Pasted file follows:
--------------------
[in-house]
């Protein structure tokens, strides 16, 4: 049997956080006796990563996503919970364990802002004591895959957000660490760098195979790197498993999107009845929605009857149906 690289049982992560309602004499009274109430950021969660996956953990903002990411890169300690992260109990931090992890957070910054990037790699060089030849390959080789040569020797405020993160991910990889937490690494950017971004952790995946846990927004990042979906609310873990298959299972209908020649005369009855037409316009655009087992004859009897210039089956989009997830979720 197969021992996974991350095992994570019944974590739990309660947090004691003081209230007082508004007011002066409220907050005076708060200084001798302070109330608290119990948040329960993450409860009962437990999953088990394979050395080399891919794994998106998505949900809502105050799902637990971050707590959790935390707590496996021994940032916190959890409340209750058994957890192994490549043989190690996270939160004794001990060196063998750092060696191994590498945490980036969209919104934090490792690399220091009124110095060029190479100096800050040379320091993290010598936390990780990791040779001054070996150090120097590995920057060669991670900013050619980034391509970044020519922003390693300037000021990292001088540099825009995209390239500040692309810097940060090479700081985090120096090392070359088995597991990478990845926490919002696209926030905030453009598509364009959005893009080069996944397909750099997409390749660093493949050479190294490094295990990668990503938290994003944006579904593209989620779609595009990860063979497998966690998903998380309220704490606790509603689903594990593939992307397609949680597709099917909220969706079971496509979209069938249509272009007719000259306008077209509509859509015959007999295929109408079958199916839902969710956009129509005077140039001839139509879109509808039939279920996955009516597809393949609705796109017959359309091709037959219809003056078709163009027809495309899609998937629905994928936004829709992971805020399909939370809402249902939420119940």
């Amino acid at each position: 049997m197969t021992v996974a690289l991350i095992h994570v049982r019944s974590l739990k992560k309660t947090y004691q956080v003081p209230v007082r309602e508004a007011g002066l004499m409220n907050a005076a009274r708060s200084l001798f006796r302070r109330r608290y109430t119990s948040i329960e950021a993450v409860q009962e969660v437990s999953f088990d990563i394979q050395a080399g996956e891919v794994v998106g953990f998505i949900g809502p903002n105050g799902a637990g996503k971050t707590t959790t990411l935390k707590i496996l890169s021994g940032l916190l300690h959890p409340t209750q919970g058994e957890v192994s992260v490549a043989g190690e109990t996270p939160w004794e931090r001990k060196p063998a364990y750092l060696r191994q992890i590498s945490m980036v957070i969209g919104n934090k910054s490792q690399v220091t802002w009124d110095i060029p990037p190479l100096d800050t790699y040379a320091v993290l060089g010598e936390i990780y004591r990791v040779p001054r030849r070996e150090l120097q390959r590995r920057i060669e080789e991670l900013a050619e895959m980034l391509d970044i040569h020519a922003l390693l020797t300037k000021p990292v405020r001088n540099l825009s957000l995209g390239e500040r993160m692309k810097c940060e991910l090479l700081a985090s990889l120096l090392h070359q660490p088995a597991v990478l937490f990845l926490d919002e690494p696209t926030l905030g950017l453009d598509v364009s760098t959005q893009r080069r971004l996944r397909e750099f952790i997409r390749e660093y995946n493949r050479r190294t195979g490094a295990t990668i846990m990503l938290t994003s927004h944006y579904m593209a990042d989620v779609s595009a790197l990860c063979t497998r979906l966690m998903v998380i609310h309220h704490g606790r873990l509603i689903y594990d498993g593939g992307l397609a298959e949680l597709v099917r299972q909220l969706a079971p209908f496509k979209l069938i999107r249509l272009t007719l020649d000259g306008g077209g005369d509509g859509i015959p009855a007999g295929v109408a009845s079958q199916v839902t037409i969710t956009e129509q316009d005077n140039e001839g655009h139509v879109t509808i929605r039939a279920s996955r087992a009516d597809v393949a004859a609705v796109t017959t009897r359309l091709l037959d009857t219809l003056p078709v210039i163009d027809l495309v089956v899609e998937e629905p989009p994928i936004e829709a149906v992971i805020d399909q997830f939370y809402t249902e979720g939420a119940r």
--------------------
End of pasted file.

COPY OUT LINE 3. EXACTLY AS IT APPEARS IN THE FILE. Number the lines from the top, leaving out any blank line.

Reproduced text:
């Amino acid at each position: 049997m197969t021992v996974a690289l991350i095992h994570v049982r019944s974590l739990k992560k309660t947090y004691q956080v003081p209230v007082r309602e508004a007011g002066l004499m409220n907050a005076a009274r708060s200084l001798f006796r302070r109330r608290y109430t119990s948040i329960e950021a993450v409860q009962e969660v437990s999953f088990d990563i394979q050395a080399g996956e891919v794994v998106g953990f998505i949900g809502p903002n105050g799902a637990g996503k971050t707590t959790t990411l935390k707590i496996l890169s021994g940032l916190l300690h959890p409340t209750q919970g058994e957890v192994s992260v490549a043989g190690e109990t996270p939160w004794e931090r001990k060196p063998a364990y750092l060696r191994q992890i590498s945490m980036v957070i969209g919104n934090k910054s490792q690399v220091t802002w009124d110095i060029p990037p190479l100096d800050t790699y040379a320091v993290l060089g010598e936390i990780y004591r990791v040779p001054r030849r070996e150090l120097q390959r590995r920057i060669e080789e991670l900013a050619e895959m980034l391509d970044i040569h020519a922003l390693l020797t300037k000021p990292v405020r001088n540099l825009s957000l995209g390239e500040r993160m692309k810097c940060e991910l090479l700081a985090s990889l120096l090392h070359q660490p088995a597991v990478l937490f990845l926490d919002e690494p696209t926030l905030g950017l453009d598509v364009s760098t959005q893009r080069r971004l996944r397909e750099f952790i997409r390749e660093y995946n493949r050479r190294t195979g490094a295990t990668i846990m990503l938290t994003s927004h944006y579904m593209a990042d989620v779609s595009a790197l990860c063979t497998r979906l966690m998903v998380i609310h309220h704490g606790r873990l509603i689903y594990d498993g593939g992307l397609a298959e949680l597709v099917r299972q909220l969706a079971p209908f496509k979209l069938i999107r249509l272009t007719l020649d000259g306008g077209g005369d509509g859509i015959p009855a007999g295929v109408a009845s079958q199916v839902t037409i969710t956009e129509q316009d005077n140039e001839g655009h139509v879109t509808i929605r039939a279920s996955r087992a009516d597809v393949a004859a609705v796109t017959t009897r359309l091709l037959d009857t219809l003056p078709v210039i163009d027809l495309v089956v899609e998937e629905p989009p994928i936004e829709a149906v992971i805020d399909q997830f939370y809402t249902e979720g939420a119940r």